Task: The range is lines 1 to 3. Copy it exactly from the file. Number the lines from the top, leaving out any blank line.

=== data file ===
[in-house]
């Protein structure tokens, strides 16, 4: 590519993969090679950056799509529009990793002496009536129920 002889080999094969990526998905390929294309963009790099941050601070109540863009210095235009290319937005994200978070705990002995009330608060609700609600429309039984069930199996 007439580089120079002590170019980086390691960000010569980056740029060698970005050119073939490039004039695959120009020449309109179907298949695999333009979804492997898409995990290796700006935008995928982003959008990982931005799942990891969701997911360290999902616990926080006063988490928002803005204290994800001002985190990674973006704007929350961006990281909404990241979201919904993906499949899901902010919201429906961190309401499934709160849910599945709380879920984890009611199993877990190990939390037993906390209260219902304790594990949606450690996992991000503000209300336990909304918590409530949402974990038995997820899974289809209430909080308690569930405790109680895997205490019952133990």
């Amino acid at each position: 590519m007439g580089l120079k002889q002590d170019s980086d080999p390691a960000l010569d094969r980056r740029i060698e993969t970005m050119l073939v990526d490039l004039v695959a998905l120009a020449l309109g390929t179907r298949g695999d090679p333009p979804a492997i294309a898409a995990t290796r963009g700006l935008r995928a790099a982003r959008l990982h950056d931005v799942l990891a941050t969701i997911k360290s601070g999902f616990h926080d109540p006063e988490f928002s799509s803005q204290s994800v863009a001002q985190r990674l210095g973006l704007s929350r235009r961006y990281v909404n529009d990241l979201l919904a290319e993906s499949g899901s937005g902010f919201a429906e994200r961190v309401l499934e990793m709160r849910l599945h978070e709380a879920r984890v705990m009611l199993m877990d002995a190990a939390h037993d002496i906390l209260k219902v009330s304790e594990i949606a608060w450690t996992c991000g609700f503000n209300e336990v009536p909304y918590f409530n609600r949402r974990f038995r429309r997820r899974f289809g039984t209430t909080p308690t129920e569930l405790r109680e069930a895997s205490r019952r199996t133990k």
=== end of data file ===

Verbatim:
[in-house]
């Protein structure tokens, strides 16, 4: 590519993969090679950056799509529009990793002496009536129920 002889080999094969990526998905390929294309963009790099941050601070109540863009210095235009290319937005994200978070705990002995009330608060609700609600429309039984069930199996 007439580089120079002590170019980086390691960000010569980056740029060698970005050119073939490039004039695959120009020449309109179907298949695999333009979804492997898409995990290796700006935008995928982003959008990982931005799942990891969701997911360290999902616990926080006063988490928002803005204290994800001002985190990674973006704007929350961006990281909404990241979201919904993906499949899901902010919201429906961190309401499934709160849910599945709380879920984890009611199993877990190990939390037993906390209260219902304790594990949606450690996992991000503000209300336990909304918590409530949402974990038995997820899974289809209430909080308690569930405790109680895997205490019952133990």
């Amino acid at each position: 590519m007439g580089l120079k002889q002590d170019s980086d080999p390691a960000l010569d094969r980056r740029i060698e993969t970005m050119l073939v990526d490039l004039v695959a998905l120009a020449l309109g390929t179907r298949g695999d090679p333009p979804a492997i294309a898409a995990t290796r963009g700006l935008r995928a790099a982003r959008l990982h950056d931005v799942l990891a941050t969701i997911k360290s601070g999902f616990h926080d109540p006063e988490f928002s799509s803005q204290s994800v863009a001002q985190r990674l210095g973006l704007s929350r235009r961006y990281v909404n529009d990241l979201l919904a290319e993906s499949g899901s937005g902010f919201a429906e994200r961190v309401l499934e990793m709160r849910l599945h978070e709380a879920r984890v705990m009611l199993m877990d002995a190990a939390h037993d002496i906390l209260k219902v009330s304790e594990i949606a608060w450690t996992c991000g609700f503000n209300e336990v009536p909304y918590f409530n609600r949402r974990f038995r429309r997820r899974f289809g039984t209430t909080p308690t129920e569930l405790r109680e069930a895997s205490r019952r199996t133990k």